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director. One downside, says Kirchberger, is that if the director likes parts of the scratch mix, those sounds may never be refined even though they were just presented as a sketch.
Music Like the foley crew, the music personnel are a discrete department. The composer may be brought in as early as the first cut to discuss with the director and editor the general character of the music and its placement in the film.
The person who spends the longest time on the scoring is the supervising music editor. It is the job of the music editor to spot every cue, that is, to make a precise list of timings--to the split second-- for each appearance and "hit" (point of musical emphasis) of the music. In addition, the editor will log all the concomitant action and dialog during each cue. The composer then has about six weeks to come up with a score. The supervising music editor will set up recording sessions, which for, say, thirty minutes of music, take four to five days. Each set of instruments has its own microphone and track so that scoring mixers can balance them.
Apart from esthetic issues, film music composers must deal with particular technical requirements. For the sake of clarity, a film composer must orchestrate with instruments that do not overlap much with the frequency of the human voice or any dominant sound effects to be heard at the same time. In theory, composers keep in mind any anticipated noises for a sequence so that the music and effects aren't working at cross purposes. In practice, music editors often serve as master tacticians caught between the work of the sound editors and the composer who says: "Dump those goddamn sound effects!"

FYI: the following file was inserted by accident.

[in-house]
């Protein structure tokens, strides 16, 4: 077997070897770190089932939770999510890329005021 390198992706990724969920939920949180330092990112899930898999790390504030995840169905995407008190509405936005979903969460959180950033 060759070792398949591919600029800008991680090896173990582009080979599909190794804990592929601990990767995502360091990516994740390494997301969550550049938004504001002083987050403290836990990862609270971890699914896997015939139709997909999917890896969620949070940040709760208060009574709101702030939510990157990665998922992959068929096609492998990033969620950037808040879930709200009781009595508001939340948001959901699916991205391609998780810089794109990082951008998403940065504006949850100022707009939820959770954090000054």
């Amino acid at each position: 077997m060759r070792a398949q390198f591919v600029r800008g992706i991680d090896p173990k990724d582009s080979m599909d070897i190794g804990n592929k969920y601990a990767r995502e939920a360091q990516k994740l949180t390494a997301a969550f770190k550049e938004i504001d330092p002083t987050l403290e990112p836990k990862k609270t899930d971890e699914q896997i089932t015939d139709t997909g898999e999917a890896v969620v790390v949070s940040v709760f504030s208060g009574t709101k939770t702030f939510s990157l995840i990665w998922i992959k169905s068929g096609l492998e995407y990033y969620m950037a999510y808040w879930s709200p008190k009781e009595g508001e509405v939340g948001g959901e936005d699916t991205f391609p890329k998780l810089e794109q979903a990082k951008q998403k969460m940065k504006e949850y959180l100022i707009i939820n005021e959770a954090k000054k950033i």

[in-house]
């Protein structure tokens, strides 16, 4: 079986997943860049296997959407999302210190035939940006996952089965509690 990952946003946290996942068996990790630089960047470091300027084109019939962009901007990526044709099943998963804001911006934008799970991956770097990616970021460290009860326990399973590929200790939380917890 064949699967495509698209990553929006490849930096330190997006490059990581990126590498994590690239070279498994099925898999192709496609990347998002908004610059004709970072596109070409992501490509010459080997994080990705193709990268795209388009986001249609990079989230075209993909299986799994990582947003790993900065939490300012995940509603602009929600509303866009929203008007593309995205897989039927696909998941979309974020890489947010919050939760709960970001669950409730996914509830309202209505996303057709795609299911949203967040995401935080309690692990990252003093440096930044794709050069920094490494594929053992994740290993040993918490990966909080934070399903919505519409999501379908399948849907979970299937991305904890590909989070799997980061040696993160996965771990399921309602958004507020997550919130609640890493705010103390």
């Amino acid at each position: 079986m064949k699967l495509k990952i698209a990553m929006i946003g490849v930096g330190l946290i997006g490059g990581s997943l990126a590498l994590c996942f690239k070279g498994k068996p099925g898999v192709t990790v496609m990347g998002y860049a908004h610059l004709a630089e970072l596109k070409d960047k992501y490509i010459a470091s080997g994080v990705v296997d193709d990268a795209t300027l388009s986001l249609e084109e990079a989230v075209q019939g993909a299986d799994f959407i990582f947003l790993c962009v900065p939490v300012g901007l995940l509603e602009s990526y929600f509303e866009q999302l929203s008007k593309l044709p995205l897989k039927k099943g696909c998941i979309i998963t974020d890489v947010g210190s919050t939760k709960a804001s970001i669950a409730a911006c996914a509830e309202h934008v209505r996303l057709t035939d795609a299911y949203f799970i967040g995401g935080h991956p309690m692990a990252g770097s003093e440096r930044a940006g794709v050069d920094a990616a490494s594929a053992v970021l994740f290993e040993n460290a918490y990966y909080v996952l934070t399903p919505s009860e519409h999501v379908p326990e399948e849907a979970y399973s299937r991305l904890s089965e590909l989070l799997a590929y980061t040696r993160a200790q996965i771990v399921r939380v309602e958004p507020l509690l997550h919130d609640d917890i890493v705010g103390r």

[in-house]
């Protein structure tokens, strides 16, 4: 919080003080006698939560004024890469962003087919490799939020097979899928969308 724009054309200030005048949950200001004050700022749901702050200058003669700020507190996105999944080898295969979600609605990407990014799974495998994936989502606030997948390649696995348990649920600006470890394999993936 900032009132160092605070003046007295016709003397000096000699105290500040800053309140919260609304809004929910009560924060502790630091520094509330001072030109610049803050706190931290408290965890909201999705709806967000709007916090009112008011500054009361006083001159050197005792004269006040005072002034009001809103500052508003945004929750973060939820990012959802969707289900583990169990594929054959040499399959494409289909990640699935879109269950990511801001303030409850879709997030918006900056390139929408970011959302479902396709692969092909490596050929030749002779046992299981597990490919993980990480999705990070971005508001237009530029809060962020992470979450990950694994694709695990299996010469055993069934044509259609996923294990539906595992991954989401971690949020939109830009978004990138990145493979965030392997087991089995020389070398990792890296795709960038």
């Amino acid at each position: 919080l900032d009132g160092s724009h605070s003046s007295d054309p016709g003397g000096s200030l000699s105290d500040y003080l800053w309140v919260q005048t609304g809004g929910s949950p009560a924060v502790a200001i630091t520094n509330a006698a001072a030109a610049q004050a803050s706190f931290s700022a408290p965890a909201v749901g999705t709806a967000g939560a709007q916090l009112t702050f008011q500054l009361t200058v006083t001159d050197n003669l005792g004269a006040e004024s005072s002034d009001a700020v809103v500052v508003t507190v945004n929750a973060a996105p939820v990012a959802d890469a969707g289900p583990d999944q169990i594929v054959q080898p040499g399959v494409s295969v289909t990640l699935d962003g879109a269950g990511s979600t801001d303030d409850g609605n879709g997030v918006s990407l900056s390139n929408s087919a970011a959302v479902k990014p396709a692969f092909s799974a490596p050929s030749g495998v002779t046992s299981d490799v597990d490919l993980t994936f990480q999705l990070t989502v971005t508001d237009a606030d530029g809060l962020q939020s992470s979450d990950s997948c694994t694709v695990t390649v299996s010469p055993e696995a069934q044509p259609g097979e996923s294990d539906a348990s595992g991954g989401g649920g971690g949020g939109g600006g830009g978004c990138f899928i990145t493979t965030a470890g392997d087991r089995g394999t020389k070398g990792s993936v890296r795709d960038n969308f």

The scoring is also affected by the need for scratch mixes, for which the music editor has had to select temporary music. This may be a counter-productive trend. The editor will probably use music that was composed for an earlier film. As the producers and directors get used to their temporary track they often want something similar, so the composer is inadvertently rewarded for not straying far from what has already proved successful.
One of the more positive changes in scoring practices has been made possible through computer programs and synthesizers for musicians. Instead of presenting their ideas to the director at a piano, composers can now present them in a form "orchestrated" with simulations of different instruments.
Rerecording (The Mix) The climactic moment of postproduction sound is called the "mix" in New York and the "dub" in L.A. On the screen the credit goes to a rerecording mixer, but that term is rarely heard in daily parlance, says Lottman; "If we said we were going to a
6/24/04 7:55 PM